Trick-or-treating to circadian hell.
“Lives are shaped by chance encounters and by discovering things that we don’t know that we don’t know,” a wise woman wrote; more than that, the discovery itself is one of life’s great rewards and pleasures. Since 2010, Dan Lewis, director of new media communications at Sesame Workshop, has been hunting down and illuminating those infinitely fascinating unknown-unknowns and sharing them with the world via his delightful email newsletter. Now, he has gathered the stories behind 100 of these curiosity-quenchers in Now I Know: The Revealing Stories Behind the World’s Most Interesting Facts (public library) — a mind-tickling encyclopedia that does for little-known, unusual facts what The Secret Museum did for little-known, unusual artifacts.
For instance, did you know that Daylight Saving Time, that circadian atrocity inflicted upon us by an outdated and nonsensical convention, works the way it does thanks to the overlords of the candy industry? Lewis explains:
Before 1966, Daylight Saving Time in the United States was set via a patchwork of state and local laws, often causing conflict and confusion. The Uniform Time Act, passed by Congress in 1966, standardized Daylight Saving Time across the nation. As set forth by the act, Daylight Saving Time begins on the last Sunday in April and ends on the last Sunday in October. But the act has been amended twice since. First, in 1986, the beginning of Daylight Saving Time was shifted to the first Sunday in April, taking effect the next year. Later, in 2005, both the start and end dates were changed (effective 2007). Daylight Saving Time was to begin a few weeks earlier, at the second Sunday in March, and end a week later than previously, on the first Sunday in November.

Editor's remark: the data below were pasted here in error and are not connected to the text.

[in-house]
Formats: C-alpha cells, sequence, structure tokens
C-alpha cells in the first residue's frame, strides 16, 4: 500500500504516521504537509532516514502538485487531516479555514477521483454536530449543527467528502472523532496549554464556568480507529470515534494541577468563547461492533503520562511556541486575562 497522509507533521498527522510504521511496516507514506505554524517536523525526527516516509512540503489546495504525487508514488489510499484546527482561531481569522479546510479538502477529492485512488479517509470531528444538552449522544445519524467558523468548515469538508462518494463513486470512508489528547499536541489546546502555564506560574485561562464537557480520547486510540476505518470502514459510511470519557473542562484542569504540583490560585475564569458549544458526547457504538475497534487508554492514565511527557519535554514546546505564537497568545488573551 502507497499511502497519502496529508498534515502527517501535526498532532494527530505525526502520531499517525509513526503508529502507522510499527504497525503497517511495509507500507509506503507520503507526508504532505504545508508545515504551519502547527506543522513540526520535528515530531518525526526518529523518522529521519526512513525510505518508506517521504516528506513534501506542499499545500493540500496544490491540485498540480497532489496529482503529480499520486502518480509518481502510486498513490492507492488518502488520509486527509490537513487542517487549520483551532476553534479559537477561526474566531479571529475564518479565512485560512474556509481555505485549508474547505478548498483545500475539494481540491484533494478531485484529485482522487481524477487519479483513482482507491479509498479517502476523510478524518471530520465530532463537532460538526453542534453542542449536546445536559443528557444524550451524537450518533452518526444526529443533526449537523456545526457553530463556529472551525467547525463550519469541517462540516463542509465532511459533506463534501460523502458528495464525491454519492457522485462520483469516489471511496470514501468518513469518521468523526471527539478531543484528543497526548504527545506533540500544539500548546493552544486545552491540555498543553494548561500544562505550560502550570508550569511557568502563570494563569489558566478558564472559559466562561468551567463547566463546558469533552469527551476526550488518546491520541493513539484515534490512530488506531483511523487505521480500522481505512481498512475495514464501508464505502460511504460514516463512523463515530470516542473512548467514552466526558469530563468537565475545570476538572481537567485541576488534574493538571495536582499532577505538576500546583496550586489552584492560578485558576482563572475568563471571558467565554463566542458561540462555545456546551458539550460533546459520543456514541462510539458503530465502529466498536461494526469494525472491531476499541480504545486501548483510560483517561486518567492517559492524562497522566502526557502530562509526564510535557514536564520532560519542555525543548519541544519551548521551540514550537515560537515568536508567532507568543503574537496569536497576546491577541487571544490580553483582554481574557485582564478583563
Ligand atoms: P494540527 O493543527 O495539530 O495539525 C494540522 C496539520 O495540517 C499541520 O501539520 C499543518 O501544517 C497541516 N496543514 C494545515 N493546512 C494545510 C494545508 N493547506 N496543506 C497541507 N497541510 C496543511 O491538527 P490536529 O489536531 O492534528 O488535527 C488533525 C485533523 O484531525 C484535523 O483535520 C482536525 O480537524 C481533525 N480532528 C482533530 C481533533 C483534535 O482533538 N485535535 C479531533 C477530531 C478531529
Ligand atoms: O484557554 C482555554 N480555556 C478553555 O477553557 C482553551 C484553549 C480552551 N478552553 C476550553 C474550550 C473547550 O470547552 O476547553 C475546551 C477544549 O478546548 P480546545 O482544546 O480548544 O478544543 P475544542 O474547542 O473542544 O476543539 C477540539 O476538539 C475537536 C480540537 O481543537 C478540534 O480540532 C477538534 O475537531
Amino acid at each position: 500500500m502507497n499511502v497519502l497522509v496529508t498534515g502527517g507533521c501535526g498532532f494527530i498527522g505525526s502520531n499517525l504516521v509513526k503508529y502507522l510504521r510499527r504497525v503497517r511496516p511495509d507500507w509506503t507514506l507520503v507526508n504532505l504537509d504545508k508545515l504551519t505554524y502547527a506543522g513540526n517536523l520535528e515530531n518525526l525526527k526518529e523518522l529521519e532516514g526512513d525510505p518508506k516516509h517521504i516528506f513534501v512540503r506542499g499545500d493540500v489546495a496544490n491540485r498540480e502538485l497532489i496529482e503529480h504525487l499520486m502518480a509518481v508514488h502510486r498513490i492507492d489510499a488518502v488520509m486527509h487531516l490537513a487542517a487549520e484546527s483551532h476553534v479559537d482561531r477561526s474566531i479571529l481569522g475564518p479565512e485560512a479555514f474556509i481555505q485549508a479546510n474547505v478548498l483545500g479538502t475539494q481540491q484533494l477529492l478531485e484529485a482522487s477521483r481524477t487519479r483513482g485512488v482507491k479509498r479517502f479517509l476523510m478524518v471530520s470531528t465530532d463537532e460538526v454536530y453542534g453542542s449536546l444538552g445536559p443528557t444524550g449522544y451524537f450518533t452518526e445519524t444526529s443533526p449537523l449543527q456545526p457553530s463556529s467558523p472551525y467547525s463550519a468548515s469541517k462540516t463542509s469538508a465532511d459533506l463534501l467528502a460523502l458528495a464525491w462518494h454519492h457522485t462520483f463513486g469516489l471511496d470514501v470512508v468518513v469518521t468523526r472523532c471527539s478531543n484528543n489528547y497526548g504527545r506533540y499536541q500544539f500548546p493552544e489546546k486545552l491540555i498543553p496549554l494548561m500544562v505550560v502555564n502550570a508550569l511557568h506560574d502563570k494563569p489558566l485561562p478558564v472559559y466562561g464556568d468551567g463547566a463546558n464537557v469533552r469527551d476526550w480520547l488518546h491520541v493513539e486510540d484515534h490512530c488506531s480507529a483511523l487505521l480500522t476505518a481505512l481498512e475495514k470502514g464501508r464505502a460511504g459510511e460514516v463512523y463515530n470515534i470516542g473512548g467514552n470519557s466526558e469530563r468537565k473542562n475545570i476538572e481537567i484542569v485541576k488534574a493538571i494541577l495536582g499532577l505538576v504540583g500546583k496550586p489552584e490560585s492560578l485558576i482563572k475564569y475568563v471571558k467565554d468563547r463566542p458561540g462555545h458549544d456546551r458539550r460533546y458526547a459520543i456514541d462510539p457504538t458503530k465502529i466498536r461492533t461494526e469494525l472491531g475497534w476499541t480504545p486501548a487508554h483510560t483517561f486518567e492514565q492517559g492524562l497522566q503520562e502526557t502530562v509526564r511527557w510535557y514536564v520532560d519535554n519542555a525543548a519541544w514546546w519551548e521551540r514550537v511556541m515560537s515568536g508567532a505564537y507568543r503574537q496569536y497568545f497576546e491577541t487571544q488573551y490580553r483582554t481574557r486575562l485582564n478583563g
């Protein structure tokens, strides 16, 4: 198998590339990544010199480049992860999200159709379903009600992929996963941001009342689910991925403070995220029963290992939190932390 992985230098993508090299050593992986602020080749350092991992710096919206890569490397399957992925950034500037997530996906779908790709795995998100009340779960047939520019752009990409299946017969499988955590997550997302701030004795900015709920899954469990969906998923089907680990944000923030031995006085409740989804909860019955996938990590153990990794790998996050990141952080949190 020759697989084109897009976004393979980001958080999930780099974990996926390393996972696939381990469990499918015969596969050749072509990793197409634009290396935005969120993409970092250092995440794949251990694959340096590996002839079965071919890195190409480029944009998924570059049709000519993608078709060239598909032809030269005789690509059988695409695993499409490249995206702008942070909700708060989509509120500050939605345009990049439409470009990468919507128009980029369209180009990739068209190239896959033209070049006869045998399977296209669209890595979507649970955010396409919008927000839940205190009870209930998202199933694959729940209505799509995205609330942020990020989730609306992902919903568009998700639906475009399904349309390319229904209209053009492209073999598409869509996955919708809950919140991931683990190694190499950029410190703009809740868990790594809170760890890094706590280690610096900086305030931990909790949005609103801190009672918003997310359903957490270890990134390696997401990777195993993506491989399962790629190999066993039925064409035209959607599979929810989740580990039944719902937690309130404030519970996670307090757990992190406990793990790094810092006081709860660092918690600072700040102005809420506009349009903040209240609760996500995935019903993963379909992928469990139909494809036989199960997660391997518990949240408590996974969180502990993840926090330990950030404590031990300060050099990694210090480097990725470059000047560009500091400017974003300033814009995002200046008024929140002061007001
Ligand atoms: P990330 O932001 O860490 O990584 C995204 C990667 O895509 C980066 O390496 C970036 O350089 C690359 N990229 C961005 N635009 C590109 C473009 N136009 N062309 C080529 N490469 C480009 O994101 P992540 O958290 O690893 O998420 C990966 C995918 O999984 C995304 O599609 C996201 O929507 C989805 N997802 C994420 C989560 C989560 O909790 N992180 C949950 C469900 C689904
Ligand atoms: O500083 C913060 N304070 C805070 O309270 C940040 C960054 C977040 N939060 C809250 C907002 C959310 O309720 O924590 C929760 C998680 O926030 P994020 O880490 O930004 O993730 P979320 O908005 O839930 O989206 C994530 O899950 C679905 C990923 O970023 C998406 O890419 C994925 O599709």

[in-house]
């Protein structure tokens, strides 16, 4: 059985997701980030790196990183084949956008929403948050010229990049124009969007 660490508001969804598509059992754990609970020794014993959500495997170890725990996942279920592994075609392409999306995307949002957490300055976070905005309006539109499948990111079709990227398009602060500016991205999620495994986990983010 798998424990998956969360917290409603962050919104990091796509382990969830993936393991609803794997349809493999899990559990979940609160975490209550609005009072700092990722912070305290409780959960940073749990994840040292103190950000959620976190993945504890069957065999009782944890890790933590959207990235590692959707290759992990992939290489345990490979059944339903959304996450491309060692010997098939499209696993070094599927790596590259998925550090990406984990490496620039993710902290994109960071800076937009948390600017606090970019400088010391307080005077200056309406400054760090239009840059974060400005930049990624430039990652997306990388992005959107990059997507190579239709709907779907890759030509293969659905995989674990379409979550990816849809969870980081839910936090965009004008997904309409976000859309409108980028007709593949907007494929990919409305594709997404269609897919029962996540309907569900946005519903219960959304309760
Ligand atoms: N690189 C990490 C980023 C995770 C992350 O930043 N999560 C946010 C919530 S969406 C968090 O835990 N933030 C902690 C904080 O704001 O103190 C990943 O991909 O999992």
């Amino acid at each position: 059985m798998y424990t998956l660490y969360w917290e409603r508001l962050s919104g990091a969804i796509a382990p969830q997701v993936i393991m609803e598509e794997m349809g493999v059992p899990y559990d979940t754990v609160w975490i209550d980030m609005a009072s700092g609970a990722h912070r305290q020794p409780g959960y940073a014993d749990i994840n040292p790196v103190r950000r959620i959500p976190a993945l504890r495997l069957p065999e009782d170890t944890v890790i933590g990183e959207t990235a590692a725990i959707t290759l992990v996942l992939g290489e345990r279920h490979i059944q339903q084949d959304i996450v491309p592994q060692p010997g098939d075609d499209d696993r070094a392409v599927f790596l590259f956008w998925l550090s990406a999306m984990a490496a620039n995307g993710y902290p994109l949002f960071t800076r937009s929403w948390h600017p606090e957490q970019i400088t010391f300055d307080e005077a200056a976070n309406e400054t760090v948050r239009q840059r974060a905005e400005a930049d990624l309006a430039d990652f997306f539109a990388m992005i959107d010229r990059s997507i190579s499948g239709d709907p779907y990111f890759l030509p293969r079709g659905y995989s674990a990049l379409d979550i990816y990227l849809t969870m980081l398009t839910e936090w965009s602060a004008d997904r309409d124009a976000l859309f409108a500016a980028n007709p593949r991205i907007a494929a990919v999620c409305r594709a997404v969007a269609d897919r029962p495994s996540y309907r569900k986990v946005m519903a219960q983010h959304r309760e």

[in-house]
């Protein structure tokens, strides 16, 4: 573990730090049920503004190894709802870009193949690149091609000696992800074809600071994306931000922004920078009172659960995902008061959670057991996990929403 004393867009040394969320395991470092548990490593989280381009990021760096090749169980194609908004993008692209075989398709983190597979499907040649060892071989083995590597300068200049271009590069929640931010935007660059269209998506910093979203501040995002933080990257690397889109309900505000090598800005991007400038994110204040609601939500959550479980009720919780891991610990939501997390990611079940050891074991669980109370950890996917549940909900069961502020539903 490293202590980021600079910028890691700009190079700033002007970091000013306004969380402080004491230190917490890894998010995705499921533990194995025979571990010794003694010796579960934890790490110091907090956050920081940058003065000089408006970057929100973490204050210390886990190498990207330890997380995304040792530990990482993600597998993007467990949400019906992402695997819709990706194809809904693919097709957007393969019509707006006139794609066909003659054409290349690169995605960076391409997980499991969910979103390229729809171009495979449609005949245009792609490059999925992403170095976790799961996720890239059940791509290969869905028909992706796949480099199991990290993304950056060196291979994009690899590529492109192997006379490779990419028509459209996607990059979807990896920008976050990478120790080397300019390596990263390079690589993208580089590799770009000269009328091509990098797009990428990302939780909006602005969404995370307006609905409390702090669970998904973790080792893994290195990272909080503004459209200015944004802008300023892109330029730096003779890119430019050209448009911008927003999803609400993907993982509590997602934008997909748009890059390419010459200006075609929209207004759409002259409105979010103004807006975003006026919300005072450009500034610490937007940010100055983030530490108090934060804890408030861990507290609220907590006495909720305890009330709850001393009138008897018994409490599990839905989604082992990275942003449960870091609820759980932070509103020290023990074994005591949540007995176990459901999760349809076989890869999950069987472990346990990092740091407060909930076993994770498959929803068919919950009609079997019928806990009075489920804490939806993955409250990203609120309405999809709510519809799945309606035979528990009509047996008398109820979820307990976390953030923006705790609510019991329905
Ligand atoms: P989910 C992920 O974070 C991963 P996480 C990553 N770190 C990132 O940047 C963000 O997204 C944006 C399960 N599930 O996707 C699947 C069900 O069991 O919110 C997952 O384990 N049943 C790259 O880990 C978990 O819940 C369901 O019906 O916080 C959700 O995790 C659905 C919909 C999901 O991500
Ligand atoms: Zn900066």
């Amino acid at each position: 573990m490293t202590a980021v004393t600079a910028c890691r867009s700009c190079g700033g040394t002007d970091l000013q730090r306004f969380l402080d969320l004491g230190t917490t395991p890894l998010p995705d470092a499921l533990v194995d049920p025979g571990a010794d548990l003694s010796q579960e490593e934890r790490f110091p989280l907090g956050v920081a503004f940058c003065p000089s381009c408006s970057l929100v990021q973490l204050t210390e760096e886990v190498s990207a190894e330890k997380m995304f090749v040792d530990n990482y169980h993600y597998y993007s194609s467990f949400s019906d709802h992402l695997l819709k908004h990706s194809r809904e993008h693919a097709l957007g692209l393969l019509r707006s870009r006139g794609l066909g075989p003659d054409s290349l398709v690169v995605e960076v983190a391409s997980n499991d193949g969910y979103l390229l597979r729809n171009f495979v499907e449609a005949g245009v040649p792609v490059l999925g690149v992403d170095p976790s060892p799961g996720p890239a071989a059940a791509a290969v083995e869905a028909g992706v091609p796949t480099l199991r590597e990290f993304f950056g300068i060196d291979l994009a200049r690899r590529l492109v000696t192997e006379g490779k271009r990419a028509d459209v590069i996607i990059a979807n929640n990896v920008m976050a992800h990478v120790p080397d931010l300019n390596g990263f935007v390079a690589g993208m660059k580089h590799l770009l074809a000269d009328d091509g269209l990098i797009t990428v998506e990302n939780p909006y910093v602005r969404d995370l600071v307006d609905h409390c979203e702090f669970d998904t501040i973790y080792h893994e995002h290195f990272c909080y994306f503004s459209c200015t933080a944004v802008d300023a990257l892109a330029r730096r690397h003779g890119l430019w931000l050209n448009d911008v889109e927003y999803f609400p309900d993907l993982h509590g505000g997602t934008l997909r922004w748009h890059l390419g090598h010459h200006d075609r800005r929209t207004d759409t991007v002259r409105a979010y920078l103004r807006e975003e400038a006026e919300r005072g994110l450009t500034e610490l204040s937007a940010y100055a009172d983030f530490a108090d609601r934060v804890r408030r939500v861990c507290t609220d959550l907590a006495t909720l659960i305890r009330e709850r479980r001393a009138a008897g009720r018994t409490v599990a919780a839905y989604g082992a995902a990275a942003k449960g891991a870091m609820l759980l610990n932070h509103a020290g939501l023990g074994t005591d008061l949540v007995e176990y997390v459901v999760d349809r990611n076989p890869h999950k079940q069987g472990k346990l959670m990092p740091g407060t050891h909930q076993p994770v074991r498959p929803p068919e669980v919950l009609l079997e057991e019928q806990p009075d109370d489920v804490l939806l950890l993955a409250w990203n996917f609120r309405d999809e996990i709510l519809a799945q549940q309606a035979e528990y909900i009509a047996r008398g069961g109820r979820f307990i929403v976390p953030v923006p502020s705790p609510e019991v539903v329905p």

Although the second part of the second change seems curious — it pushes Daylight Saving Time’s end date back merely a week — one of the forces behind the change is unexpected: candy pumpkins.
For [the candy industry], a one-week move — from the last Sunday in October to the first in November — meant big bucks, as it allowed for an extra hour of trick-or-treating each Halloween.
In 1985, the candy industry made its first attempt to get its desired change enacted with a little bit of bribery — a very little bit. Before the relevant hearing, lobbyists took to the Senate chambers with a bag of candy pumpkins in hand, placing some of the treat on each senator’s chair. But Congress returned a trick, keeping the clock rollback date to a time before Halloween. Not until twenty years later, under the 2005 bill, did the candy industry get its desired outcome.
Now I Know is a treat in its entirety, a rare antidote to this age of the filter bubble where we find more and more of what we’re already interested in, which offers instead an oasis of learning about what you don’t yet know you’re looking but are glad you found.